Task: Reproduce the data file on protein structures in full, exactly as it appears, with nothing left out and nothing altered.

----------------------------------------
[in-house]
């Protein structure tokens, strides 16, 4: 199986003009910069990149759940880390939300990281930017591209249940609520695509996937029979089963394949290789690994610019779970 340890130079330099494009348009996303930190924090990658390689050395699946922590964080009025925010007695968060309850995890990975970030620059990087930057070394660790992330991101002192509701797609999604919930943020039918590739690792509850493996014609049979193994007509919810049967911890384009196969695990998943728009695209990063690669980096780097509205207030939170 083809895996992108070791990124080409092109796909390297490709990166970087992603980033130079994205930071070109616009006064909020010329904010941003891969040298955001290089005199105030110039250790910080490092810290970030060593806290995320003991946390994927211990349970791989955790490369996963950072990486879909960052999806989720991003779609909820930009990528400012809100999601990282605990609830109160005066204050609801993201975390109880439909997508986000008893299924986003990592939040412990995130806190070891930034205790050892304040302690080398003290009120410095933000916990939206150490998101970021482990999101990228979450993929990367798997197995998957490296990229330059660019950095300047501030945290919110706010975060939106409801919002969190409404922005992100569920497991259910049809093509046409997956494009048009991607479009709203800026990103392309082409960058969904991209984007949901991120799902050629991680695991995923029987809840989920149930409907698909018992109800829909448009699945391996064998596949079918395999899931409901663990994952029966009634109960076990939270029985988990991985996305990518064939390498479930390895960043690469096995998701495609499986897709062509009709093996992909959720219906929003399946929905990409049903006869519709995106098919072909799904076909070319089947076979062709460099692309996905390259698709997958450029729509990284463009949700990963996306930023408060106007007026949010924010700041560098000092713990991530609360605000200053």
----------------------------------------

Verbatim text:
[in-house]
């Protein structure tokens, strides 16, 4: 199986003009910069990149759940880390939300990281930017591209249940609520695509996937029979089963394949290789690994610019779970 340890130079330099494009348009996303930190924090990658390689050395699946922590964080009025925010007695968060309850995890990975970030620059990087930057070394660790992330991101002192509701797609999604919930943020039918590739690792509850493996014609049979193994007509919810049967911890384009196969695990998943728009695209990063690669980096780097509205207030939170 083809895996992108070791990124080409092109796909390297490709990166970087992603980033130079994205930071070109616009006064909020010329904010941003891969040298955001290089005199105030110039250790910080490092810290970030060593806290995320003991946390994927211990349970791989955790490369996963950072990486879909960052999806989720991003779609909820930009990528400012809100999601990282605990609830109160005066204050609801993201975390109880439909997508986000008893299924986003990592939040412990995130806190070891930034205790050892304040302690080398003290009120410095933000916990939206150490998101970021482990999101990228979450993929990367798997197995998957490296990229330059660019950095300047501030945290919110706010975060939106409801919002969190409404922005992100569920497991259910049809093509046409997956494009048009991607479009709203800026990103392309082409960058969904991209984007949901991120799902050629991680695991995923029987809840989920149930409907698909018992109800829909448009699945391996064998596949079918395999899931409901663990994952029966009634109960076990939270029985988990991985996305990518064939390498479930390895960043690469096995998701495609499986897709062509009709093996992909959720219906929003399946929905990409049903006869519709995106098919072909799904076909070319089947076979062709460099692309996905390259698709997958450029729509990284463009949700990963996306930023408060106007007026949010924010700041560098000092713990991530609360605000200053």